The Arizona State House held a Government and Elections Committee meeting last Wednesday, during which they reviewed H.B.2725. The bill would prevent all government entities in the state from officially recognizing non-binary folks, making “male” or “female” the only options on government forms and IDs, like driver’s licenses. Meanwhile, in some states like Oregon and Colorado, we’re seeing progress in the form of people being able to select neutral gender marker, like “X.”
Sadly, however, the measure is not the worst part. Republican state Reps. Kevin Payne and John Fillmore allegedly made comments so offensive that they’re actually both facing an ethics complaint. How bad could it get in an official meeting with a public hearing? Let’s start with the bill sponsor. Fillmore, who sponsored the bill, brought up “nuclear” families, suggested that “gender dysfunction” lets men “enter into the restrooms of the little girls,” and managed to compare gender diversity to wanting to identify as a chicken.
First, let’s get into the farm animal comparison. “I don’t believe we, as a society, should have all of the different binaries identified,” Fillmore stated, as reported by local outlet KPNX. “I mean, what’s going to happen when, someday, someone wakes up and they want to go to the far extreme and identify as a chicken, or something, for crying out loud? Where do we draw the line?”
Because, you know, there’s nothing like a respectful dialogue of ideas and values where someone brings up that a person’s gender identity is as valid to them as saying they’re an animal. Still, he stressed that he in no way wanted to “disparage” non-binary people. Truly, the mind boggles.
Fillmore has responded to the outrage by suggesting that his remarks have been “mischaracterized.”
Here’s a clip of Fillmore’s remarks, including the chicken example.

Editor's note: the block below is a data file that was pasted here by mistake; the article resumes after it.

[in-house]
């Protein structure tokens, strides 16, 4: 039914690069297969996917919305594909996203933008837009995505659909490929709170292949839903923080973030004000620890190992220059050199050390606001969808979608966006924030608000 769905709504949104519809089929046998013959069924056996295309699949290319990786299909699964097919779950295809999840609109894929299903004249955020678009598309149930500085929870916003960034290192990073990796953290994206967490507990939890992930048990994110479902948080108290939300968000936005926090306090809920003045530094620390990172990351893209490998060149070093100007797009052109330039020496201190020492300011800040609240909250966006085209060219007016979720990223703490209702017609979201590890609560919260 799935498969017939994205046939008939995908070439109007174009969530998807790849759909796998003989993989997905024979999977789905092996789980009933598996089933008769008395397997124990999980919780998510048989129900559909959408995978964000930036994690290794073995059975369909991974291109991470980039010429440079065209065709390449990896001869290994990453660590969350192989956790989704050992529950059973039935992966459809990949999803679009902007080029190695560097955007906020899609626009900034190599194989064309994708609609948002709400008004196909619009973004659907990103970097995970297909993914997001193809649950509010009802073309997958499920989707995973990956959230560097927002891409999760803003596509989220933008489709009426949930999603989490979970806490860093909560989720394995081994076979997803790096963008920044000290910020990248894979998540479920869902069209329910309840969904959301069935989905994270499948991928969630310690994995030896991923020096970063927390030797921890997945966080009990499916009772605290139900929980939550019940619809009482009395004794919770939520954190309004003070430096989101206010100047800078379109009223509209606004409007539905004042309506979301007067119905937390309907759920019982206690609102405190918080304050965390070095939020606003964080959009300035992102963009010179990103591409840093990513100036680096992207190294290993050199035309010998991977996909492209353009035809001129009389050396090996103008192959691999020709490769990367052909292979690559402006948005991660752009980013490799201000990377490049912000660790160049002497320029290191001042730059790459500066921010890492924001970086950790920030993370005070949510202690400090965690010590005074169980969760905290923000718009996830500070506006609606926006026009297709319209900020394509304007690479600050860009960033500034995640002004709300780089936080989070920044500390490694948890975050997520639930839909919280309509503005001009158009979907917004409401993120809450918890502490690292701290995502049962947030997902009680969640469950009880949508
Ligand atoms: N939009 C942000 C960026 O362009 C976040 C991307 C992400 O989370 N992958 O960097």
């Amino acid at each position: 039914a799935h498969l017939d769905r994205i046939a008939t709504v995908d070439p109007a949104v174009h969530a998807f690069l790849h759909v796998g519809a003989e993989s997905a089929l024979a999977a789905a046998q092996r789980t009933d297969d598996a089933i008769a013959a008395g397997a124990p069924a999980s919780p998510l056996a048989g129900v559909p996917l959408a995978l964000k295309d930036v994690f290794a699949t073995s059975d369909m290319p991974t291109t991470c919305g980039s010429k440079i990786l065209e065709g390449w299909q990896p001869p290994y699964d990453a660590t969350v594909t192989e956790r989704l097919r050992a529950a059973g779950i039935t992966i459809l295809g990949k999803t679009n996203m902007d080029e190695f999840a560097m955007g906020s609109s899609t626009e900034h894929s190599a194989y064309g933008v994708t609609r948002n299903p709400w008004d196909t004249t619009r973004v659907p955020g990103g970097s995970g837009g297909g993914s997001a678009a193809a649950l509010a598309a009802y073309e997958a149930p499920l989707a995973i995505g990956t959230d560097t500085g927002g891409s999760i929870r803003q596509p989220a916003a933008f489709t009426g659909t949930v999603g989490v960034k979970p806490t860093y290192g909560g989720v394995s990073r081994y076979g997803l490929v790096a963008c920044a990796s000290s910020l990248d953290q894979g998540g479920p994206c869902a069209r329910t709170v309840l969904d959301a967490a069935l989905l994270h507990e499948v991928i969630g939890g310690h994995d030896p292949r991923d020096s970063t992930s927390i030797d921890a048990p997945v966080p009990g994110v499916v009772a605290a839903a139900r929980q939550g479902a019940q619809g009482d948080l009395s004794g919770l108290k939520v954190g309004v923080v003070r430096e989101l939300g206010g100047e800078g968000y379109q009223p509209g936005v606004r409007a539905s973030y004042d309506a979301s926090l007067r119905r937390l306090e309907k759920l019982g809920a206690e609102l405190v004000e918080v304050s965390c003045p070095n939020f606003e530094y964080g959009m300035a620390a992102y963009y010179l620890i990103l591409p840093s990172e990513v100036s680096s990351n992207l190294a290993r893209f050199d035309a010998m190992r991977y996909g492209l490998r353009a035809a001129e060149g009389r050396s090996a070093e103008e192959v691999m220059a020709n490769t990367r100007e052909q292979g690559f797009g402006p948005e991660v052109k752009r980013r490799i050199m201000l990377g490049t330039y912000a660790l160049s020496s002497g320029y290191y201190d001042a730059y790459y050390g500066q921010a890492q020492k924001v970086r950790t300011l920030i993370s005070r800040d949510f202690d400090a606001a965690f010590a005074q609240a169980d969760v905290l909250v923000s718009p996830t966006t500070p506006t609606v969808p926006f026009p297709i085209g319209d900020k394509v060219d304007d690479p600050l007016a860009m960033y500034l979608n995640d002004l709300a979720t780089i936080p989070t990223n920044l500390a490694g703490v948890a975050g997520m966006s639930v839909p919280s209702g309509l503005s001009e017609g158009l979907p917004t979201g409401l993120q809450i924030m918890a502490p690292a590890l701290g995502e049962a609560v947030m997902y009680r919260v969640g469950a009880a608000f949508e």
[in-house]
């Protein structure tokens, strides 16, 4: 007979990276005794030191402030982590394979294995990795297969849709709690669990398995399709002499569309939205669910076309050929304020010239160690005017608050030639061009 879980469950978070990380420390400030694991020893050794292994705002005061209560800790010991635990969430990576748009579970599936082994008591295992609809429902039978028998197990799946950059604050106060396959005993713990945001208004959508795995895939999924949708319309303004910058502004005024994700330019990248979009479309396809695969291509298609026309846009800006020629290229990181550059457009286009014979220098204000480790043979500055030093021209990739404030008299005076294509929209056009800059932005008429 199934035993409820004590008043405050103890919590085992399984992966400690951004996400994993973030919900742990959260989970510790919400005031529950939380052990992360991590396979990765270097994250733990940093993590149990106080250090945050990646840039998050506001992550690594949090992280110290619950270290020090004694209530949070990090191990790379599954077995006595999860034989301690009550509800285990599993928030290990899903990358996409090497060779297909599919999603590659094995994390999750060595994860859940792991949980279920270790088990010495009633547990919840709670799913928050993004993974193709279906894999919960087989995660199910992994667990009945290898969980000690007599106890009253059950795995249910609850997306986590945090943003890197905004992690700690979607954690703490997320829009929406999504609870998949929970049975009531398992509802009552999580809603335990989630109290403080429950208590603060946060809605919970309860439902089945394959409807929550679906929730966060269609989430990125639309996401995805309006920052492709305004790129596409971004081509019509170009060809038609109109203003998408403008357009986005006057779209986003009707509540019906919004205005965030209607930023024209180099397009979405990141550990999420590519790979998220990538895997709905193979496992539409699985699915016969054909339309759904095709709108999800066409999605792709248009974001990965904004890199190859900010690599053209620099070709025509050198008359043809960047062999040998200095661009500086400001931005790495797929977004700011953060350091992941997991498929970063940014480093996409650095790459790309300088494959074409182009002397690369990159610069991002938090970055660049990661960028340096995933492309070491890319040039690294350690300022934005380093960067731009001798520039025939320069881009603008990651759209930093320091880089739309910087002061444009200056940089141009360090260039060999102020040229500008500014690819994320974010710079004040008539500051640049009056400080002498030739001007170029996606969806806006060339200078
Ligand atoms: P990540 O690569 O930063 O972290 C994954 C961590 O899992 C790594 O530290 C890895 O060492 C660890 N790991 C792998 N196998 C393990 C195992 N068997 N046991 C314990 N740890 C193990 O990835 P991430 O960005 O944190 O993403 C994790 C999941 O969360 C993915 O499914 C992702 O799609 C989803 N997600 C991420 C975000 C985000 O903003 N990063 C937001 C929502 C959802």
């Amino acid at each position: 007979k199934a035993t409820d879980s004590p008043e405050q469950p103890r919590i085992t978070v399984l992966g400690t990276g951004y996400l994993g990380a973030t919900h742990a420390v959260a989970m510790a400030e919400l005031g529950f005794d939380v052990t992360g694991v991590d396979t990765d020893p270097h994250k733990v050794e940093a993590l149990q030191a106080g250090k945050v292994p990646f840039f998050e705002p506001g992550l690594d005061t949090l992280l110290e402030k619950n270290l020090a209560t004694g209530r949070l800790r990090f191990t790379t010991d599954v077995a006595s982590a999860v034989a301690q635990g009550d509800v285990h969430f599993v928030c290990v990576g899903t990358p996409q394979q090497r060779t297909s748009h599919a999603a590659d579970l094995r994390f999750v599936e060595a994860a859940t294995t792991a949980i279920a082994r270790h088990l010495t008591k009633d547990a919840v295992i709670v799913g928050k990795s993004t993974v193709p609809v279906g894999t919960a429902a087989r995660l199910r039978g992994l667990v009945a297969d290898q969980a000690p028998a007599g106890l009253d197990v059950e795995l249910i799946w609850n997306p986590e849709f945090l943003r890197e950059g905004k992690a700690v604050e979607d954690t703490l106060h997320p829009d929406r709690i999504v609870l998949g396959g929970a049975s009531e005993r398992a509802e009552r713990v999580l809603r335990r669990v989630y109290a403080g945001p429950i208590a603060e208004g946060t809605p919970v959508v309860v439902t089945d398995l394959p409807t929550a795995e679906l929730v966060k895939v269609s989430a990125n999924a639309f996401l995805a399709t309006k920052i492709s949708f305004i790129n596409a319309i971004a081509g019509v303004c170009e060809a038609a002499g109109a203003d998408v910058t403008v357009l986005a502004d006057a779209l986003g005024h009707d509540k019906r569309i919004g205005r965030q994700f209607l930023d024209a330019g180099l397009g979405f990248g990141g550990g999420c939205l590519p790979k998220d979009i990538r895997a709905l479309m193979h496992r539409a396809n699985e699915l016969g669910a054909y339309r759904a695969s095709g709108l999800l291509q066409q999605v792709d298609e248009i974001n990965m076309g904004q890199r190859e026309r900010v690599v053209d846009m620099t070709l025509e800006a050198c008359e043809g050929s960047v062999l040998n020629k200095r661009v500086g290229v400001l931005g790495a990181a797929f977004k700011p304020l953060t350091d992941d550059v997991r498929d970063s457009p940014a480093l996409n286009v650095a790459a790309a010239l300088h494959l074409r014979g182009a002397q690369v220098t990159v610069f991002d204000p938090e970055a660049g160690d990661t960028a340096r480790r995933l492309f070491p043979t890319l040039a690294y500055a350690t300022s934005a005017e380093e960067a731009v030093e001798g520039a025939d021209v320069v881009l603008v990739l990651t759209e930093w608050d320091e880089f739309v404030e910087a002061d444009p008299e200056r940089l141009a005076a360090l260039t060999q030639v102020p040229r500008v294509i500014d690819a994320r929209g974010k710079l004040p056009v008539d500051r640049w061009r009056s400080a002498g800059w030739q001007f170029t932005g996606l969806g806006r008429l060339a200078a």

For the sake of clarity—as Fillmore’s comments are not only offensive but also fundamentally confusing—some non-binary people identify as transgender, and some do not. Meaning if the transgender community was an umbrella, some folks would consider people under that umbrella to include, for example, transgender men, transgender women, and non-binary folks. However, some people may consider non-binary, agender, and genderqueer folks, for example, to be a separate umbrella beside the first one.
And Payne? While speaking to himself, he allegedly referred to a non-binary child as “it.” That disturbing gem allegedly cropped up while a mother was giving virtual public testimony about her 15-year-old non-binary child. To be clear, I did not hear this remark myself while listening to the video of the hearing and Payne has denied the remark through Andrew Wilder, a spokesperson for House Republicans, saying he does not remember saying anything to that effect.
Activist Riley Behrens, who filed the ethics complaint, however, alleged that Payne disrupted public testimony from parent Megan Morgan, and, while speaking to himself, said, “‘So it doesn’t know who it is?’ in reference to the child of one of the community members who testified virtually.” Behrens added: “Referencing any person as ‘it’, particularly a child, is discriminatory and cannot be tolerated.”
In speaking to the Arizona Mirror, Behrens argued that the remark can’t be heard on video because it was made while the parent was speaking. Behrens claims he heard the alleged remark firsthand because of his proximity to Payne.
As reported by KPNX, Morgan said, “It’s dehumanizing any trans or nonbinary person in their state.”
Morgan also tweeted about her experience after testifying.
“I don’t think you have to be the parent of a nonbinary person, you can just be the parent of anyone, and if someone dehumanizes your child, it’s like one of the worst possible feelings you can have,” Morgan told NBC News in an interview in reference to remarks made at the hearing.
The vote advanced from committee with a 7-6 vote and will now go to the House Rules Committee.
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